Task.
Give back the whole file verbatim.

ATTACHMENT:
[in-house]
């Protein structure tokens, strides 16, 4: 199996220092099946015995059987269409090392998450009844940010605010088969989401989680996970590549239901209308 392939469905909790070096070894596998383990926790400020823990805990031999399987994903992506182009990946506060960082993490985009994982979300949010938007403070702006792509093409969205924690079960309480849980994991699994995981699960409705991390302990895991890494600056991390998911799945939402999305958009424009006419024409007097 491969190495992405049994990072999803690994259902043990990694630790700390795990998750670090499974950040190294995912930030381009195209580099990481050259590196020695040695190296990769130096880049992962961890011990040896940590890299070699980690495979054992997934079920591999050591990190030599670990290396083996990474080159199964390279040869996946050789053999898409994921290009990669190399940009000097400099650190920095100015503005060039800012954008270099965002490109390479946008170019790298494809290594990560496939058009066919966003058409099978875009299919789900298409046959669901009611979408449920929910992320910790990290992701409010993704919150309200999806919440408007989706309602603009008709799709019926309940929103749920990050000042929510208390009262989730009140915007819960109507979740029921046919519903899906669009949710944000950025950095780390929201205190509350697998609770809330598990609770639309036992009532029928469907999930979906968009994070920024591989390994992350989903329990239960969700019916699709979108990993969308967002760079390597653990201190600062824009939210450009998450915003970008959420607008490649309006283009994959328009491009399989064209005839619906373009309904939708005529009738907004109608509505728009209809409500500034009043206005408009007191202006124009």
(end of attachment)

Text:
[in-house]
């Protein structure tokens, strides 16, 4: 199996220092099946015995059987269409090392998450009844940010605010088969989401989680996970590549239901209308 392939469905909790070096070894596998383990926790400020823990805990031999399987994903992506182009990946506060960082993490985009994982979300949010938007403070702006792509093409969205924690079960309480849980994991699994995981699960409705991390302990895991890494600056991390998911799945939402999305958009424009006419024409007097 491969190495992405049994990072999803690994259902043990990694630790700390795990998750670090499974950040190294995912930030381009195209580099990481050259590196020695040695190296990769130096880049992962961890011990040896940590890299070699980690495979054992997934079920591999050591990190030599670990290396083996990474080159199964390279040869996946050789053999898409994921290009990669190399940009000097400099650190920095100015503005060039800012954008270099965002490109390479946008170019790298494809290594990560496939058009066919966003058409099978875009299919789900298409046959669901009611979408449920929910992320910790990290992701409010993704919150309200999806919440408007989706309602603009008709799709019926309940929103749920990050000042929510208390009262989730009140915007819960109507979740029921046919519903899906669009949710944000950025950095780390929201205190509350697998609770809330598990609770639309036992009532029928469907999930979906968009994070920024591989390994992350989903329990239960969700019916699709979108990993969308967002760079390597653990201190600062824009939210450009998450915003970008959420607008490649309006283009994959328009491009399989064209005839619906373009309904939708005529009738907004109608509505728009209809409500500034009043206005408009007191202006124009």